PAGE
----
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How can I detected virtualized code by say, vmprotect, obsidium or themida just by looking at the assembly code? I know that just looking at the PE section name would help, but I wanted to detect these obfuscators virtualization just by looking at the code. How do I go about that?

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That's tricky because obfuscated code often looks similar regardless of whether or not it specifically uses virtualization obfuscation. Most VMs ultimately have a similar high-level structure, as laid out in the following image, where there is a central point of dispatch to which almost all handlers ultimately return execution flow. (Although this is not true for all VMs; in so-called "direct threaded" VMs, the handlers pass control directly to one another instead of using a central dispatcher.)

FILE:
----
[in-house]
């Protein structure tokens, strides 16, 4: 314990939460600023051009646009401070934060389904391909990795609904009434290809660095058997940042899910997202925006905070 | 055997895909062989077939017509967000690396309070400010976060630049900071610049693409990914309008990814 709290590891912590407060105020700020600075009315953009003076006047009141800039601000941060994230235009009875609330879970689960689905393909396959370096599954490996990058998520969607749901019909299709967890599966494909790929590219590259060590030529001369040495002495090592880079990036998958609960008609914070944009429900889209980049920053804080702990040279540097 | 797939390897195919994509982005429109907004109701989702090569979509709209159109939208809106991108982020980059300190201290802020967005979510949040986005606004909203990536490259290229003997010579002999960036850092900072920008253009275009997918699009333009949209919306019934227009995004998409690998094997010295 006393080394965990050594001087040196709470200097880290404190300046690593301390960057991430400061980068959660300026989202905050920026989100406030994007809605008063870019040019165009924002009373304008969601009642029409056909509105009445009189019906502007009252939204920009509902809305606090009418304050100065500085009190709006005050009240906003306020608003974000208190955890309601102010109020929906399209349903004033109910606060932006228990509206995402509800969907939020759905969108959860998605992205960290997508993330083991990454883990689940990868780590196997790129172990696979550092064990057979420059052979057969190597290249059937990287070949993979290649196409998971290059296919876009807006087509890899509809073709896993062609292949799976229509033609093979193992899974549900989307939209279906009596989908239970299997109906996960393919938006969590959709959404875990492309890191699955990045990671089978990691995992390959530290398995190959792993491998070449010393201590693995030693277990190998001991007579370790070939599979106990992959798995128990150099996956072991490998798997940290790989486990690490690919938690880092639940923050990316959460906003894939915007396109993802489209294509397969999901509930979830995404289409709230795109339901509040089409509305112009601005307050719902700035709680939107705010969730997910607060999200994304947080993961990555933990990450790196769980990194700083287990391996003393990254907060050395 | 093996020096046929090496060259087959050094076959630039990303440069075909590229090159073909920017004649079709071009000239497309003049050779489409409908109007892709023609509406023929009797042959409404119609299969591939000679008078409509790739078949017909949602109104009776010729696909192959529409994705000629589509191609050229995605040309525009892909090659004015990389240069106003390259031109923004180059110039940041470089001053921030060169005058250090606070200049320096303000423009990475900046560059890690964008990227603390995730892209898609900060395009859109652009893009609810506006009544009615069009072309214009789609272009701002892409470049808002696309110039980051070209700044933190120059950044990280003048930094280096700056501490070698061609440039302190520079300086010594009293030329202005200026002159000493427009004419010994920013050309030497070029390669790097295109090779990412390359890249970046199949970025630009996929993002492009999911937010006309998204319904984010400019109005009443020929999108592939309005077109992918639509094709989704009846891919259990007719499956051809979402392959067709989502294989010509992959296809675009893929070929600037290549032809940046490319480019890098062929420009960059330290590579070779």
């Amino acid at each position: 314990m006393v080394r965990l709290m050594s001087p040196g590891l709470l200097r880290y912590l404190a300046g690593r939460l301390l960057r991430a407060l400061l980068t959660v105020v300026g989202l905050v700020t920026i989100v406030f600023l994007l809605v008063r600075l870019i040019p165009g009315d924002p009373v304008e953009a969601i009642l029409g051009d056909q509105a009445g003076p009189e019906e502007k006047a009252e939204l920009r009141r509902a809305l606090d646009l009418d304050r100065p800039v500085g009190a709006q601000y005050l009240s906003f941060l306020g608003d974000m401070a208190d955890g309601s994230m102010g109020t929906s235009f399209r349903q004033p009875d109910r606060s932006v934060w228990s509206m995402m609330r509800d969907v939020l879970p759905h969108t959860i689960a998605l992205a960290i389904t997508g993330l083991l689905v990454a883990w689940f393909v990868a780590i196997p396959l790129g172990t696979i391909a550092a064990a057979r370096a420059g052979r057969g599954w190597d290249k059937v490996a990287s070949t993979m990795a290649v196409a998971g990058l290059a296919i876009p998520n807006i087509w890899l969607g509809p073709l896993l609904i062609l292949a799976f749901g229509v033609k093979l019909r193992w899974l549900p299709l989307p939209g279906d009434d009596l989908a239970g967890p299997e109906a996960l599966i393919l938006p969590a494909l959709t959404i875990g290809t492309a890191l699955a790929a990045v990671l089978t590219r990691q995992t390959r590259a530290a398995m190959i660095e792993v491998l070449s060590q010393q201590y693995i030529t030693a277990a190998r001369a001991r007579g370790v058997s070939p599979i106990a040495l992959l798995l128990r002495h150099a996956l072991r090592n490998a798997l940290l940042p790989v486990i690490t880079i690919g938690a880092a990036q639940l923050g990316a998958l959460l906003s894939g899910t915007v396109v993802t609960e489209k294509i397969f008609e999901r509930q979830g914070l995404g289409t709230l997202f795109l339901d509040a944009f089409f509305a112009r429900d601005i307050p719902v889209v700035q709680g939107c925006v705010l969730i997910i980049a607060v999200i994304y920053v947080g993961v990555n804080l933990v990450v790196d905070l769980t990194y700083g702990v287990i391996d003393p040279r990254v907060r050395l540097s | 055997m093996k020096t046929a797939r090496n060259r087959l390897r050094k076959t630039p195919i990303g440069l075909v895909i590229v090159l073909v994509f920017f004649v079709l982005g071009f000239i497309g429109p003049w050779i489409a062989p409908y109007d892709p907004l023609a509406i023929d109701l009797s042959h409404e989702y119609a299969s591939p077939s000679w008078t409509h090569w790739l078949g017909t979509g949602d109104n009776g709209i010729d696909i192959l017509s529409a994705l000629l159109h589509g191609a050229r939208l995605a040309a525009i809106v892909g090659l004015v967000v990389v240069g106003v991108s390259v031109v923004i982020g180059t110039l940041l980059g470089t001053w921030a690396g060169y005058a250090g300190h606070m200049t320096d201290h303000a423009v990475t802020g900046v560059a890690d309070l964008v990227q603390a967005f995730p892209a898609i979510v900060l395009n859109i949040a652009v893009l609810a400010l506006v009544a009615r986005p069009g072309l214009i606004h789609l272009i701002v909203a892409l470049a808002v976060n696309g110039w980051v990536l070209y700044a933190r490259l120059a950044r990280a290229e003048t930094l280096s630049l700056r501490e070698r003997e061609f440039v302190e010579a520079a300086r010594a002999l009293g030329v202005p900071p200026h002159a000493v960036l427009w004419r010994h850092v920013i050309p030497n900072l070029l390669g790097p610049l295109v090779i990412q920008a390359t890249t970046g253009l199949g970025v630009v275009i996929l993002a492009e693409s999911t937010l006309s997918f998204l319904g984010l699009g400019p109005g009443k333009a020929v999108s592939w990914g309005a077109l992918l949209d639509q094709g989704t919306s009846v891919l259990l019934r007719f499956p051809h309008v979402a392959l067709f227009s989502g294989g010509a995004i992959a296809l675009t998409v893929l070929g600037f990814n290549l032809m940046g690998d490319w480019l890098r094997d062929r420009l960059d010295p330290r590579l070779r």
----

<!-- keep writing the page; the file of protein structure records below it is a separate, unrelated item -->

VM obfuscator schema

So, one tempting answer to this question would be to look for a loop that ultimately transfers control into a table with pointers. However, VM protections quite often apply a lot of obfuscation to their interpreters -- dead code insertion, pattern-based obfuscation, constant unfolding, breaking the code up into chunks and interspersing jmp instructions between them -- so even if you are looking at the obfuscated code for a VM, the high level structure from the previous image might not be readily apparent. Another common thing for commercial-grade VMs to do is to obfuscate the "dispatcher" part -- for example, by applying some sort of transformation to the pointers in the table, and/or by replacing the jmp with something like push/ret instead.

Given that it can be difficult to determine this statically, it might be easier to determine it by tracing through the obfuscated code dynamically. If there seems to be a common location that the obfuscated code executes very frequently, that might be the fetch/decode/dispatch portion of the figure above. (Of course, as previously mentioned, direct-threaded VMs won't have this feature.)

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